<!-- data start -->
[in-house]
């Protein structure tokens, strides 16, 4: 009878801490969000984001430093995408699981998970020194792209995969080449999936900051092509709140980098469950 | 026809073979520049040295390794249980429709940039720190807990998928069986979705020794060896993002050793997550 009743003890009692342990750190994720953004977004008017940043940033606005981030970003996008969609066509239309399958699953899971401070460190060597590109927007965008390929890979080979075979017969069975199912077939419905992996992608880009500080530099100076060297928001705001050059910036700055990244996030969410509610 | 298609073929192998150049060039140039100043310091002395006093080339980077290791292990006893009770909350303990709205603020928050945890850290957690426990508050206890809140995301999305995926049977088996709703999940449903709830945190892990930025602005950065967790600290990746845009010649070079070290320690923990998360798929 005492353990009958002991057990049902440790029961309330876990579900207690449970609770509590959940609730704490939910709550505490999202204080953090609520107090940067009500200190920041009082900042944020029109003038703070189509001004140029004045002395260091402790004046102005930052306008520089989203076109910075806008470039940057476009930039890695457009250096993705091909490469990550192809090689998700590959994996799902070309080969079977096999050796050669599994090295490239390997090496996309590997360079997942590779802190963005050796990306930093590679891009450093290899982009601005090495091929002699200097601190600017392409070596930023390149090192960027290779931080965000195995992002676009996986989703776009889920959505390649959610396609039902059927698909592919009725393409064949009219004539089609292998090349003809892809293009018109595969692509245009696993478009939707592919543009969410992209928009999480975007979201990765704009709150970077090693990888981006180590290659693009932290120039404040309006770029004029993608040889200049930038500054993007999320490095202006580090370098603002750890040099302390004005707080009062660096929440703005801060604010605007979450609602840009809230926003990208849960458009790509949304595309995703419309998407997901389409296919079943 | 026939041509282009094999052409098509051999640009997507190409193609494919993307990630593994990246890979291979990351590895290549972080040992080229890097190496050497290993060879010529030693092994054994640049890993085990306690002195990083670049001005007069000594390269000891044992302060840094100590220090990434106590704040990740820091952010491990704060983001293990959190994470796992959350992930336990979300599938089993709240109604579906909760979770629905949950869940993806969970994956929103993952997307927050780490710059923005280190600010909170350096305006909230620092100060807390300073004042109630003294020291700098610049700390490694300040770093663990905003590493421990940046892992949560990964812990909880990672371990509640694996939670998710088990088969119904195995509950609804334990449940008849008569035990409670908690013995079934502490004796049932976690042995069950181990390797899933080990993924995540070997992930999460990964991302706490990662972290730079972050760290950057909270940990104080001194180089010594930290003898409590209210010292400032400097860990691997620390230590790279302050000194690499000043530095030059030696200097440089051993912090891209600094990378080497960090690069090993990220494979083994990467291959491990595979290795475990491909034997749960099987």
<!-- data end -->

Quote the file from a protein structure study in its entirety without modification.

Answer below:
[in-house]
């Protein structure tokens, strides 16, 4: 009878801490969000984001430093995408699981998970020194792209995969080449999936900051092509709140980098469950 | 026809073979520049040295390794249980429709940039720190807990998928069986979705020794060896993002050793997550 009743003890009692342990750190994720953004977004008017940043940033606005981030970003996008969609066509239309399958699953899971401070460190060597590109927007965008390929890979080979075979017969069975199912077939419905992996992608880009500080530099100076060297928001705001050059910036700055990244996030969410509610 | 298609073929192998150049060039140039100043310091002395006093080339980077290791292990006893009770909350303990709205603020928050945890850290957690426990508050206890809140995301999305995926049977088996709703999940449903709830945190892990930025602005950065967790600290990746845009010649070079070290320690923990998360798929 005492353990009958002991057990049902440790029961309330876990579900207690449970609770509590959940609730704490939910709550505490999202204080953090609520107090940067009500200190920041009082900042944020029109003038703070189509001004140029004045002395260091402790004046102005930052306008520089989203076109910075806008470039940057476009930039890695457009250096993705091909490469990550192809090689998700590959994996799902070309080969079977096999050796050669599994090295490239390997090496996309590997360079997942590779802190963005050796990306930093590679891009450093290899982009601005090495091929002699200097601190600017392409070596930023390149090192960027290779931080965000195995992002676009996986989703776009889920959505390649959610396609039902059927698909592919009725393409064949009219004539089609292998090349003809892809293009018109595969692509245009696993478009939707592919543009969410992209928009999480975007979201990765704009709150970077090693990888981006180590290659693009932290120039404040309006770029004029993608040889200049930038500054993007999320490095202006580090370098603002750890040099302390004005707080009062660096929440703005801060604010605007979450609602840009809230926003990208849960458009790509949304595309995703419309998407997901389409296919079943 | 026939041509282009094999052409098509051999640009997507190409193609494919993307990630593994990246890979291979990351590895290549972080040992080229890097190496050497290993060879010529030693092994054994640049890993085990306690002195990083670049001005007069000594390269000891044992302060840094100590220090990434106590704040990740820091952010491990704060983001293990959190994470796992959350992930336990979300599938089993709240109604579906909760979770629905949950869940993806969970994956929103993952997307927050780490710059923005280190600010909170350096305006909230620092100060807390300073004042109630003294020291700098610049700390490694300040770093663990905003590493421990940046892992949560990964812990909880990672371990509640694996939670998710088990088969119904195995509950609804334990449940008849008569035990409670908690013995079934502490004796049932976690042995069950181990390797899933080990993924995540070997992930999460990964991302706490990662972290730079972050760290950057909270940990104080001194180089010594930290003898409590209210010292400032400097860990691997620390230590790279302050000194690499000043530095030059030696200097440089051993912090891209600094990378080497960090690069090993990220494979083994990467291959491990595979290795475990491909034997749960099987």